Poetry by Henry Marsh – The Guidman’s Daughter



The Guidman’s Daughter
95 page hardback
Maclean Dubois 2009. Distributed by Birlinn Ltd.
ISBN 9-780951-447062

‘Henry Marsh is one of the finest poets writing in Scotland today. His delicate, beautifully expressed verse has already achieved critical and popular acclaim. Whatever the topic of the poem, the voice is consistently wise, and gentle too; the effect is both subtle and moving.

The title of the collection refers to a cycle of poems concerned with Mary, Queen of Scots. It is impossible not to be intrigued by the life of this tragic figure, and the poets observations, so skilfully wrought, only add to the poignancy of her ill-fated tale.’
Alexander McCall Smith

From reviews of The Guidman’s Daughter:

‘The title sequence in The Guidman’s Daughter is a work of really impressive depth, compression, and power.’
Professor Edward Mendelson, Columbia University

‘The book has touches of real brilliance…stamped with Marsh’s knack for seeking out beauty of universal importance within the smallest of nature’s offerings…The cycle of poems about the Queen (Mary, Queen of Scots) is Marsh’s tour de force… at the end of this volume all Scotland glitters under (his) touch.’
Charlotte Runcie, The Scotsman

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Cover drawing by Kym Needle

Read poems and listen to readings from The Guidman’s Daughter in the poems section

Available directly from Birlinn Ltd for £10 including delivery. Birlinn page


Inside History: John Knox and Mary, Queen of Scots

24th November 2011, Scottish Storytelling Centre, John Knox House, 43-45 High Street, Edinburgh, EH1 1SR. A one-off music and poetry event in the unique setting of the John Knox House as part of Scotland’s first history festival, Previously.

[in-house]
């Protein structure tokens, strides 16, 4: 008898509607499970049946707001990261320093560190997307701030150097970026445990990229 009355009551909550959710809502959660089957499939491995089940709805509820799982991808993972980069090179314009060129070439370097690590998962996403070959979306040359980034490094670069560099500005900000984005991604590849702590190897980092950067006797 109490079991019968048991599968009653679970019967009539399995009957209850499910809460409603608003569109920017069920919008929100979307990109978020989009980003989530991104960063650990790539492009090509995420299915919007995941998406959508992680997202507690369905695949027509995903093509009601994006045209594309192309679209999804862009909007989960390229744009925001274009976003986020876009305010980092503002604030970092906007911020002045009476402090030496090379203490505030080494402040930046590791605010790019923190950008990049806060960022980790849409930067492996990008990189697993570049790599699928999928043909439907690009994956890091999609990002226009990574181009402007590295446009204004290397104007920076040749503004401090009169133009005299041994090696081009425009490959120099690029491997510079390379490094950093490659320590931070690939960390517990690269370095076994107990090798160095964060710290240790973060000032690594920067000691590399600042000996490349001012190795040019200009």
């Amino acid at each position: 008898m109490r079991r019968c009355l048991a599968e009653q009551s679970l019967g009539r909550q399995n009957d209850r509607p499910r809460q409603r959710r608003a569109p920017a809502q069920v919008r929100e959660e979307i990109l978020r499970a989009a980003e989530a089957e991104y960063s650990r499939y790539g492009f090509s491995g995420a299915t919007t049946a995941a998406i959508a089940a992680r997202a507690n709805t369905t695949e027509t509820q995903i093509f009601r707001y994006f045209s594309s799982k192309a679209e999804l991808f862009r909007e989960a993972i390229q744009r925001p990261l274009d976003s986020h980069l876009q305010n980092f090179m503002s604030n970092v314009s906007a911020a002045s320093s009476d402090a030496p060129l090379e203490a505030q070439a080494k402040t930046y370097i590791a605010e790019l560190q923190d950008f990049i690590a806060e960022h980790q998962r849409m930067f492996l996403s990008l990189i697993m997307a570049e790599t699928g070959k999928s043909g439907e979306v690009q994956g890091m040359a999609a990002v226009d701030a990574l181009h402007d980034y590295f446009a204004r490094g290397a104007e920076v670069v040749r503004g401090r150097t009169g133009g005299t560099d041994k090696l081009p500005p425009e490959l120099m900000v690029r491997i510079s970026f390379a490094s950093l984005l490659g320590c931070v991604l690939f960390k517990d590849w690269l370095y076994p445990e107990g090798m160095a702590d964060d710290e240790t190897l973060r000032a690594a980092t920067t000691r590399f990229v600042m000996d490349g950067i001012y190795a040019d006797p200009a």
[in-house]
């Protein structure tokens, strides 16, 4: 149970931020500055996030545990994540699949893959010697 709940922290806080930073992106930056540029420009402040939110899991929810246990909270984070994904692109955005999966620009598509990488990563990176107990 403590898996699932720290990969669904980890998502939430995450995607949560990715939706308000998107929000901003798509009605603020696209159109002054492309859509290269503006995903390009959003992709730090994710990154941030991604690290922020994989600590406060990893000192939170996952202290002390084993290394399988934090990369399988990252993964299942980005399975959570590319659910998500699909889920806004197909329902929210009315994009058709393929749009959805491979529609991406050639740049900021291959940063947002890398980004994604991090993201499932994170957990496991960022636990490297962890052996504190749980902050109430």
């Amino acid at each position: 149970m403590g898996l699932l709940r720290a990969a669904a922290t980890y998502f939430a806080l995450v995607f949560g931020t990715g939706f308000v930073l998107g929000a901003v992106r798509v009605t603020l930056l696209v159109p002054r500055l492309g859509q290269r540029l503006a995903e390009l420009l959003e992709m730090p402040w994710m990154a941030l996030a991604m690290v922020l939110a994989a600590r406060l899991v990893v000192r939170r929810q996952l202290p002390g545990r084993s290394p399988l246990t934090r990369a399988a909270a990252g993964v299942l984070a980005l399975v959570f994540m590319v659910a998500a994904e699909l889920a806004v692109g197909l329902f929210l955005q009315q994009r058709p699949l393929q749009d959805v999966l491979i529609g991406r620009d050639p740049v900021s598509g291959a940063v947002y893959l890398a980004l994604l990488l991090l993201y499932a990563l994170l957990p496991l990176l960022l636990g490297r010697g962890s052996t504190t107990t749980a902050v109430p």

‘I remember standing on the remains of Fotheringhay Castle and suddenly being filled with great indignation – how dare they. Mary, Queen of Scots had been imprisoned in England for eighteen years before her execution in February 1587. At the age of 19, already the Dowager Queen of France, a Roman Catholic, she had returned to Scotland and stepped into the maelstrom of the Reformation. Her life was set on tragedy. After finishing a sequence of Mary poems, I was in St Giles and happened across the statue of John Knox. I was intrigued by the paradox – Knox had become a ‘graven image’ in the Kirk where he had preached so vehemently against idolatry.’

‘It has been a great joy, and a sort of privilege, to explore these extraordinary moments in Scottish history. When all is said and done, the protagonists were locked in a passionate debate about values that mirror, to some extent, the profound ideological conflicts of our own times.’

Henry Marsh, who read poems on Knox and Mary Queen of Scots from the collections Guidman’s Daughter (2009) and The Hammer and the Fire (2011).

© Henry Marsh 2008-2012

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